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Delays in Intel Cannon Lake processor rumored again, may impact 32GB MacBook Pro plans

Supply chain sources suggest that the Intel Cannon Lake processor needed to drive 32GB of RAM in a MacBook Pro without the need of a dedicated memory controller has slipped to the end of 2018, likely pushing any MacBook Pro with the configuration that far away as well.




Citing "sources from the upstream supply chain," supply chain monitor DigiTimes notes that Intel appears to have pushed back Cannon Lake from early 2018 to the end of the year. Reportedly, some unnamed vendors are considering skipping Cannon Lake in anticipation of Ice Lake, which is currently scheduled to arrive shortly after Cannon Lake's new arrival date —but why Ice Lake wouldn't be similarly pushed back isn't clear.

Cannon Lake will be the first generation of Intel chips produced using a 10-nanometer process, a die shrink that aims to provide performance improvements compared to previous generations, as well as a reduction in power consumption. This makes the processor more attractive for producers of battery-powered, where power consumption is a major concern.

Cannon Lake processors include support for LPDDR4 memory, something which could allow for the creation of a MacBook Pro with up to 32 gigabytes of memory without a RAM controller. The MacBook Pro is unlikely to see a change to 32GB of RAM in the short term, as Apple is not expected to equip a MacBook Pro with a new RAM controller allowing for 32GB of more power-hungry DDR4 support.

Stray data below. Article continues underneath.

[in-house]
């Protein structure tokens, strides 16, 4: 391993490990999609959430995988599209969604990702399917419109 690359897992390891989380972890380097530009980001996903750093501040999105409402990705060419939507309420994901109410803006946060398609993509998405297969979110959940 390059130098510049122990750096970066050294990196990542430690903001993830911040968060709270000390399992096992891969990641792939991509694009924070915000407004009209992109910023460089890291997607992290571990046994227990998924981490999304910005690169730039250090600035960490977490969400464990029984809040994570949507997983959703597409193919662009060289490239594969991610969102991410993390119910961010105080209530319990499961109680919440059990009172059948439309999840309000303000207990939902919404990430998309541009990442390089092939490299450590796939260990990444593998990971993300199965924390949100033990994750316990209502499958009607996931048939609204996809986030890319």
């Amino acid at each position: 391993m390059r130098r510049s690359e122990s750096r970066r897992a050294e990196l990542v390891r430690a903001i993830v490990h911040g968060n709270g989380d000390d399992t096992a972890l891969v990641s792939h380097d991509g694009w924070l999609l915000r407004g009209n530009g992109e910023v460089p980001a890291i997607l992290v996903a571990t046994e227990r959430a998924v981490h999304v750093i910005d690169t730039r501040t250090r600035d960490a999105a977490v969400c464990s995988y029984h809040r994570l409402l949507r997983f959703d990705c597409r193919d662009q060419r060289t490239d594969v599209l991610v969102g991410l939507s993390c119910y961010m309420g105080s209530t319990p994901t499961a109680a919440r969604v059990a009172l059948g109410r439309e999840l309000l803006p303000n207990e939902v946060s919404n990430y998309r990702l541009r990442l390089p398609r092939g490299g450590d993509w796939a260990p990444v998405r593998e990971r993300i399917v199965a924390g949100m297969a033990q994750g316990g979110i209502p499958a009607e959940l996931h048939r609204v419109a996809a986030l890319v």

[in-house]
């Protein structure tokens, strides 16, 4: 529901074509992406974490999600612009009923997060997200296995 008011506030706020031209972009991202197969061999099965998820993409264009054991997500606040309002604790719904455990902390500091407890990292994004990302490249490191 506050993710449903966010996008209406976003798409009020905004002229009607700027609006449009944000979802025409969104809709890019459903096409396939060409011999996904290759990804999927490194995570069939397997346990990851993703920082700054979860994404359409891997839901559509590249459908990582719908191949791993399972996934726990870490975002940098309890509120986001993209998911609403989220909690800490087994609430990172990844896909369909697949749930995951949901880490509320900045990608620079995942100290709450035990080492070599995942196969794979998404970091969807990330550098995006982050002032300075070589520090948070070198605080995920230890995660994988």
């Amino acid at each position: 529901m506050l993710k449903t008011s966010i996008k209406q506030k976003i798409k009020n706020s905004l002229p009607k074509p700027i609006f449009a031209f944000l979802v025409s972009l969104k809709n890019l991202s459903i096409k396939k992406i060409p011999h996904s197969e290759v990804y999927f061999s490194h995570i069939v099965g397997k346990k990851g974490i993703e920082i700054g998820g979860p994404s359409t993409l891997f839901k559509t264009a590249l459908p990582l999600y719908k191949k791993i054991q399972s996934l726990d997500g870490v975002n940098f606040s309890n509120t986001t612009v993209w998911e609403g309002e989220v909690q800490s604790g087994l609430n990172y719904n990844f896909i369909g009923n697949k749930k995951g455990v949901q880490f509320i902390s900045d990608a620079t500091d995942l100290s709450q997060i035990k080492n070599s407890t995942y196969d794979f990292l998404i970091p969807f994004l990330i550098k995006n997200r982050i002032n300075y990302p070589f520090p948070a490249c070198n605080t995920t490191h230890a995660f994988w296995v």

Compounding the problem, the expected 14nm process Kaby Lake refresh said to be called "Coffee Lake" doesn't support LPDDR4 —which would allow for 32GB of RAM without a new RAM controller. Coffee Lake processors for desktops are expected to arrive in October.

In April, the Cannon Lake family was pushed back into 2018. DigiTimes was the first to report on those timing slips, which proved to be accurate.

DigiTimes is generally accurate when tracking a component through the supply chain, such as these Cannon Lake rumors. However, the venue has an unreliable track record in predicting Apple's future product plans.

The current 14nm Kaby Lake was chosen for the 2017 refresh of the MacBook Pro. Compared to the Skylake processor in the 2016 MacBook Pro, Kaby Lake saw a slight processing power increase, but larger improvements to the onboard GPU and power efficiency.